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Published: June 18th 2010
Around 7am the next morning I was picked up out the front of the Durban Hostel by a couple in a van who delivered me to the backpacker centre in St Lucia - the trip was quite pleasant and St Lucia appeared to be a nice little holiday town with a fast food restaurant just down the street. I left my bag in the hostel and went and got some lunch before returning to use the internet while I waited for the bus. Around 3pm we were on our way - soon after crossing the Swazi border we caught a glimpse of giraffe through the trees so the driver stopped to allow us to take some photos.
Late in the day the Baz Bus delivered me to a drop off point just a few kilometres from the Mlilwane National Park entrance gate, the shuttle bus was waiting and delivered me to Sondzela backpackers, my accommodation located on a hill right in the middle of Swaziland’s first National Park. Mlilwane was created in the 1950’s to protect the few remaining wild animals left in Swaziland. The hostel has seen better days but it is a friendly and hospitable place, I have
a nice room and they prepare big meals, have cold beer and a games room with a TV for the World Cup.
One of the good things about Mlilwane is that the lack of predators allows travellers to walk around the park viewing a variety of species of antelope (some endangered), wildebeest, zebra, hippo, crocodile and warthog, all of which I was able to see close up during my two or three hour walk. When I returned I met a volunteer in the games room who offered to take me in his Land Rover to see some of the parks endangered Roan Antelope, the Roan is one of the larger antelope species. I also had the opportunity to see some Hippo as well which was exciting as I have only seen sleeping ones half submerged to date.
The next morning after breakfast I began the journey to Mkhaya National Park, first the shuttle dropped me at the bus stop outside the park entrance, and I climbed on the next bus travelling to the main bus station in Mbabane. These sort of places are always colourful, crazy and a little dodgy no matter where you are in the world
and Swaziland is no different, after much confusion the Slovakian chap I was with and I managed to get on the right bus.
The trip would take roughly an hour although the driver who agreed to tell us when to get off did not do so, if it wasn’t for a helpful local we would probably still be on that bus now. Still the driver missed the stop at Phuzumoya, and we had to walk back about a kilometre to the pick up point, the ranger, seeing no one get off the bus left, so by the time we arrived at the small roadside shop we were alone. We tried to call the park but couldn’t get through to anyone, fortunately the ranger came back about thirty minutes later and picked us up and drove us to the National Park.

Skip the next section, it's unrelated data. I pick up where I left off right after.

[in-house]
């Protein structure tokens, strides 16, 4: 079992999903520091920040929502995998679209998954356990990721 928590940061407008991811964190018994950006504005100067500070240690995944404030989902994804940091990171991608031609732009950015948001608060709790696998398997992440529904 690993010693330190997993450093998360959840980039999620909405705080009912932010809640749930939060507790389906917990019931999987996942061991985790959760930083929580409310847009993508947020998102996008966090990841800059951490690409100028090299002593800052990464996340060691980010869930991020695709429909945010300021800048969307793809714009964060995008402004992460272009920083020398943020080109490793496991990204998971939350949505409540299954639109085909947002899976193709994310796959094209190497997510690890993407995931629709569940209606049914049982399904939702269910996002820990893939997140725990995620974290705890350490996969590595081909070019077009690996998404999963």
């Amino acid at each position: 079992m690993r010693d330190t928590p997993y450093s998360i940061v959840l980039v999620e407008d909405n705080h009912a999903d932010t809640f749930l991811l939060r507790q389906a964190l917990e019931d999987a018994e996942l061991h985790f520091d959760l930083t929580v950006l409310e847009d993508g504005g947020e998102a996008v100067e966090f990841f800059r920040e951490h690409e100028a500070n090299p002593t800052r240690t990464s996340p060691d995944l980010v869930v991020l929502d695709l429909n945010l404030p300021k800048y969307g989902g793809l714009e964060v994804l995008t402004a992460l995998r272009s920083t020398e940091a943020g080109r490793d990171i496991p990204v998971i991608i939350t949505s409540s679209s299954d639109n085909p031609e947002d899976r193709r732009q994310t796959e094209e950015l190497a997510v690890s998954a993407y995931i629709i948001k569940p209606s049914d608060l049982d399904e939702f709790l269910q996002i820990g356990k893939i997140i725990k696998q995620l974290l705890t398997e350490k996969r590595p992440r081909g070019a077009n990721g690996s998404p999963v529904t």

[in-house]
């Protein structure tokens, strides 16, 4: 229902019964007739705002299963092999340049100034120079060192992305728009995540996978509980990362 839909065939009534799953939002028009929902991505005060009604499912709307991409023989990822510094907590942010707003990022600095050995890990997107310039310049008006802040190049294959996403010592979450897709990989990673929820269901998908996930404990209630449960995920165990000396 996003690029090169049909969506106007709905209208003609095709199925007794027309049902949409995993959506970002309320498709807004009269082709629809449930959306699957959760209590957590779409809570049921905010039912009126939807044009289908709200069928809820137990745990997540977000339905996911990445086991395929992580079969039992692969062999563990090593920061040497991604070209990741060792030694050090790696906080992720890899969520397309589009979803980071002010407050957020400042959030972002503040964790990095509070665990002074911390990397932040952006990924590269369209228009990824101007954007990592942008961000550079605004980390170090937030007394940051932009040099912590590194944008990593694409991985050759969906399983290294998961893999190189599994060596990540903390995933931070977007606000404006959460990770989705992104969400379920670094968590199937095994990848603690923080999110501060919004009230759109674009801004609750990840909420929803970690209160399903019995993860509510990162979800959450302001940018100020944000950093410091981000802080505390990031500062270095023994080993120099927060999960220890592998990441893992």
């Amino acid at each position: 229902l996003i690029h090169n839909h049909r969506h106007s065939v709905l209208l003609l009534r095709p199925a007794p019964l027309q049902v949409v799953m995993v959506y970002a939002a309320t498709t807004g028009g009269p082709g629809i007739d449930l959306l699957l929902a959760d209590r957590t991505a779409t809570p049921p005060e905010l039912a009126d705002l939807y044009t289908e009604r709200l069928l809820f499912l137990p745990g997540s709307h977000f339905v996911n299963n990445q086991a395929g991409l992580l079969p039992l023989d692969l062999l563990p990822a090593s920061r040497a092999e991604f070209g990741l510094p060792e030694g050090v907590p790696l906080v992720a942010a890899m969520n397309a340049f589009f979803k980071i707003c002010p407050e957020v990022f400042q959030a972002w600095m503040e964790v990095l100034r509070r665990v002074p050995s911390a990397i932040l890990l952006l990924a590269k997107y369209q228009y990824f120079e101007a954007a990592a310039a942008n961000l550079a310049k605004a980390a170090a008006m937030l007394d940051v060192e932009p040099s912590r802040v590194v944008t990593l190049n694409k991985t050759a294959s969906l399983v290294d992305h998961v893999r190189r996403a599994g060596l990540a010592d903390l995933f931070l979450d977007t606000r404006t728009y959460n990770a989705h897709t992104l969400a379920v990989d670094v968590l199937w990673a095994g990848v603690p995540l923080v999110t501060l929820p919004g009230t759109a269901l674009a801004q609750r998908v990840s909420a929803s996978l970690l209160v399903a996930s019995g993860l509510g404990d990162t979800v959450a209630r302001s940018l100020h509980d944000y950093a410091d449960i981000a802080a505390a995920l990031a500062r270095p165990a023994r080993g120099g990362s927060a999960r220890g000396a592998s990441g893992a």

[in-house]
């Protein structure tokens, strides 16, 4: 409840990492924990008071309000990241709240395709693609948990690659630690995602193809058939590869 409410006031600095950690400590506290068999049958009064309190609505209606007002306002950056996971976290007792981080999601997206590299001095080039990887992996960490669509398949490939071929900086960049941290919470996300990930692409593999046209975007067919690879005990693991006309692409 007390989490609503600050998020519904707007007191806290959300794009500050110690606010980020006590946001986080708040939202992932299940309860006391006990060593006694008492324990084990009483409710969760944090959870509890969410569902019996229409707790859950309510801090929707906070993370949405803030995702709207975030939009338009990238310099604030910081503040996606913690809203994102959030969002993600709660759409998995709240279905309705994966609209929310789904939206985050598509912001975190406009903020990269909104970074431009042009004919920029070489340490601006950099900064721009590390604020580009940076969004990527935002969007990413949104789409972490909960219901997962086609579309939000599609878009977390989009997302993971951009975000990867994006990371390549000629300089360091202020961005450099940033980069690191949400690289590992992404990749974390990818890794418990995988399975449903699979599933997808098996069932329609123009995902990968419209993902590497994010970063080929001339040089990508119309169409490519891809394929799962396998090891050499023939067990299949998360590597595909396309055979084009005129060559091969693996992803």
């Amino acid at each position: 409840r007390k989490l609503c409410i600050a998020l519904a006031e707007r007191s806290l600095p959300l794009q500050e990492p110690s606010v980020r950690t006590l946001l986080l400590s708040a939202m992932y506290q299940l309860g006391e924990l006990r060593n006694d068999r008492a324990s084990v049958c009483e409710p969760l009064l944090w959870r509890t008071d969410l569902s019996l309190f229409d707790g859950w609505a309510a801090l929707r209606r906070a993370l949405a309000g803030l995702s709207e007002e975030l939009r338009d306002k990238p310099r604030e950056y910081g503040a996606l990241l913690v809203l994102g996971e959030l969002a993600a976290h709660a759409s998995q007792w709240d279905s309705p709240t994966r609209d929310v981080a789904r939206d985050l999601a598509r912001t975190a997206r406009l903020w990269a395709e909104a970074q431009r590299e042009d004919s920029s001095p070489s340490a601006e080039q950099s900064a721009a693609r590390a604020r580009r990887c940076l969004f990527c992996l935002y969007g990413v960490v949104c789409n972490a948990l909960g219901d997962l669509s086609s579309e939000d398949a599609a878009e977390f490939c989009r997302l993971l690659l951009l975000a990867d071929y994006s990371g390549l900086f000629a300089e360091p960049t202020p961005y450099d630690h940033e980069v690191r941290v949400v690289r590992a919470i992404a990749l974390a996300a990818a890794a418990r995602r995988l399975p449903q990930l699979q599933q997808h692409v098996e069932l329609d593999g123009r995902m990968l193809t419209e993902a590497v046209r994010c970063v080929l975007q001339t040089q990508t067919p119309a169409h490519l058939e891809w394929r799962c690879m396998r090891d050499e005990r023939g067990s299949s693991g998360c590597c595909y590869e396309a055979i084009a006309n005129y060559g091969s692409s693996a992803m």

Mkhaya was the battleground for the Rhino Wars in the early 1990’s when more than 70 percent of the rangers and nearly all the Rhinoceros were slaughtered by poachers. Mkhaya’s rangers now operate under a shoot to kill order when dealing with poachers and as a result Rhinos are making a slow recovery.
Mkhaya is one of the
highlights of the trip so far and the best park I have visited to date, I was able to get extremely close to so many animals; I was particularly amazed at the numbers of hippo, rhino, giraffe and elephant our guides managed to locate. A huge highlight was the huddle of hippo and the big male that was getting really angry with us for being so close, I had this feeling he was going to charge me. Lunch at the lodge was pleasant, we were outside and there were many animals & birds wandering amongst the tables.
After lunch we had a private tour of the park discovering more wildlife before being dropped back at the bus stop in the late afternoon. The return trip was uneventful; it was pleasant to spend the evening drinking a few beers and watching the Soccer.
The next morning I was on the road again having arranged a Baz Bus pickup just outside the park. I was soon on my way to Pretoria via Nelspruit and Johannesburg, I am staying at Kia-Ora Backpackers, a centrally located hostel with nice rooms, and they also have a small bar that is open to locals
so it is quite interesting in the evenings. I went for a walk in the afternoon to check out some of the historical buildings but found Pretoria to be a bit run down and I never feel comfortable or completely safe walking the streets here, I understand most of the white population live in suburbs outside the city centre.
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